“How impaired is a little impaired?” she said. “Any impairment is dangerous.”
Ingram said she fell back into harmful drinking habits a few years before the October 2017 incident. She said she was stuck in a complacent mindset — she was functioning, but ignoring the fact that her drinking had become heavier. By lowering the BAC limit, Ingram thinks the change could disrupt that complacent thinking often felt by people who suffer from alcoholism.
“The disease tells you that you don’t have the disease,” Ingram said. “I started thinking, ‘Oh, when I drank before, I was just young and, you know, I overdid it. But maybe I’m not really an alcoholic. Maybe I can drink moderately now.’
“But when you do have this disease, sooner or later it’s going to catch up with you.”
The legislation was introduced by Sen. Andrew Perchlik, D/P-Washington. He was compelled to support the bill by research, which has found that lowering the BAC reduces crashes overall and that other countries with lower BAC limits record fewer alcohol-involved crashes.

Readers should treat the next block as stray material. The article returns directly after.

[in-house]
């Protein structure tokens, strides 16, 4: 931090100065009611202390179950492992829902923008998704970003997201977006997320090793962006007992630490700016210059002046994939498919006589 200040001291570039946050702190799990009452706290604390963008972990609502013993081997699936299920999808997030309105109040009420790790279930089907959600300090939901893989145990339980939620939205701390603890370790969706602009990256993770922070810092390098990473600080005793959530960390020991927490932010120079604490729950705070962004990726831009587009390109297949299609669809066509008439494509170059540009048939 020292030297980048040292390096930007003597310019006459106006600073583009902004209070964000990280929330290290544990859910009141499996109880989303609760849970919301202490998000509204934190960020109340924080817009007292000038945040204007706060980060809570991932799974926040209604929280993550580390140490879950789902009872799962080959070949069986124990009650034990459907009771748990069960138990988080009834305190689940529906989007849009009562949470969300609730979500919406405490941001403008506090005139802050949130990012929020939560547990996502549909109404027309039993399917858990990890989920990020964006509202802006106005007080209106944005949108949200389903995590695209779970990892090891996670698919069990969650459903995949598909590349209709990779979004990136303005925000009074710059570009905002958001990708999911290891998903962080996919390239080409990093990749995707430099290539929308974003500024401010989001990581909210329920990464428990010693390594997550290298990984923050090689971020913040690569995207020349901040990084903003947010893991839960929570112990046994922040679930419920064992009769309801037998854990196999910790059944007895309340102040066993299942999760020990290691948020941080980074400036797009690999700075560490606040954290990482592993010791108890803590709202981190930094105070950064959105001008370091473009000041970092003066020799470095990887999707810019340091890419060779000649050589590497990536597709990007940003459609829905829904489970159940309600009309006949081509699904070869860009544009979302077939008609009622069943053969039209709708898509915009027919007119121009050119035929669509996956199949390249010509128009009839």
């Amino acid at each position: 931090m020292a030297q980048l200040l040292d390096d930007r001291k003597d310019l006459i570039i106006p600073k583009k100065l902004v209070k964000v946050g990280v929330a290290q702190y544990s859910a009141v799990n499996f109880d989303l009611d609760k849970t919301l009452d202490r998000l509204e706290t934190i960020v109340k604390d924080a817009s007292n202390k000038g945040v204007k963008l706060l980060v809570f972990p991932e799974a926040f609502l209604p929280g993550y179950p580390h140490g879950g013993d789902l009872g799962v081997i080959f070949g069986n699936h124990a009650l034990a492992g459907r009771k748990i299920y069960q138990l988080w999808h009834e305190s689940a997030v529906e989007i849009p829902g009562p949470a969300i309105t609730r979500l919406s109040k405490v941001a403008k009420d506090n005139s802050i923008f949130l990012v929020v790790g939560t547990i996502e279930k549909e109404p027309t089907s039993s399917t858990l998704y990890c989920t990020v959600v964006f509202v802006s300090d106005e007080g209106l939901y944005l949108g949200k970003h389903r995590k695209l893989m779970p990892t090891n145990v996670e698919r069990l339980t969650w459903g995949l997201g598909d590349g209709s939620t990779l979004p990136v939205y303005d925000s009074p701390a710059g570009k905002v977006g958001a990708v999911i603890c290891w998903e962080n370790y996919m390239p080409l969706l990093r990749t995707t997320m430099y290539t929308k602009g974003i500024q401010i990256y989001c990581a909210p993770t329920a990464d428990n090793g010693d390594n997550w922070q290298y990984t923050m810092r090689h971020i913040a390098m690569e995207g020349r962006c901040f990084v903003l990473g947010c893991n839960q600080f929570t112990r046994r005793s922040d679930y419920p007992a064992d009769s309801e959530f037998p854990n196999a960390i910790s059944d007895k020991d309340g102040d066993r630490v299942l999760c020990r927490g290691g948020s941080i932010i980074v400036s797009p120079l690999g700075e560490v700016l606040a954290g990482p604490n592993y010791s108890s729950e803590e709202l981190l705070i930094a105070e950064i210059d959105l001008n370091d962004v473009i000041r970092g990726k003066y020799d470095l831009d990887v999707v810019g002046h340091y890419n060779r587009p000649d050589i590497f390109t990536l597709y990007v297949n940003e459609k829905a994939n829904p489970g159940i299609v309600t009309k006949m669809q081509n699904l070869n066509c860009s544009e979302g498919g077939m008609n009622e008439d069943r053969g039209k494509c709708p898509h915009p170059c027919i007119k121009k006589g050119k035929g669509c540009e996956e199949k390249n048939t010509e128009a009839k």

Perchlik asked Ingram to become a sponsor because of her DUI experience. And she was the only one of Perchlik’s colleagues who signed on. While he acknowledges he didn’t try to lobby vast support among the Senate, he said he received negative or lukewarm reactions from everyone he approached.
“A couple were like, ‘Definitely not, are you crazy?’ ” Perchlik said.
He said similar proposals to lower the BAC level haven’t been popular in the past out of concerns for the political risk. Nobody wants to be the lawmaker who limits the drinking rights of Vermonters.
But when Perchlik told Ingram, he said she immediately recognized that the bill had potential.
“He said, ‘I thought maybe because of your experience you might be interested.’ And he was right,” Ingram said. “Because one of the things I asked when I was going through the alcohol education classes, and all that I had to do for my DUI, I thought to myself, ‘What can I do as a legislator that can help people and that would make the DUI process better for people to recognize that they have a problem?’ ”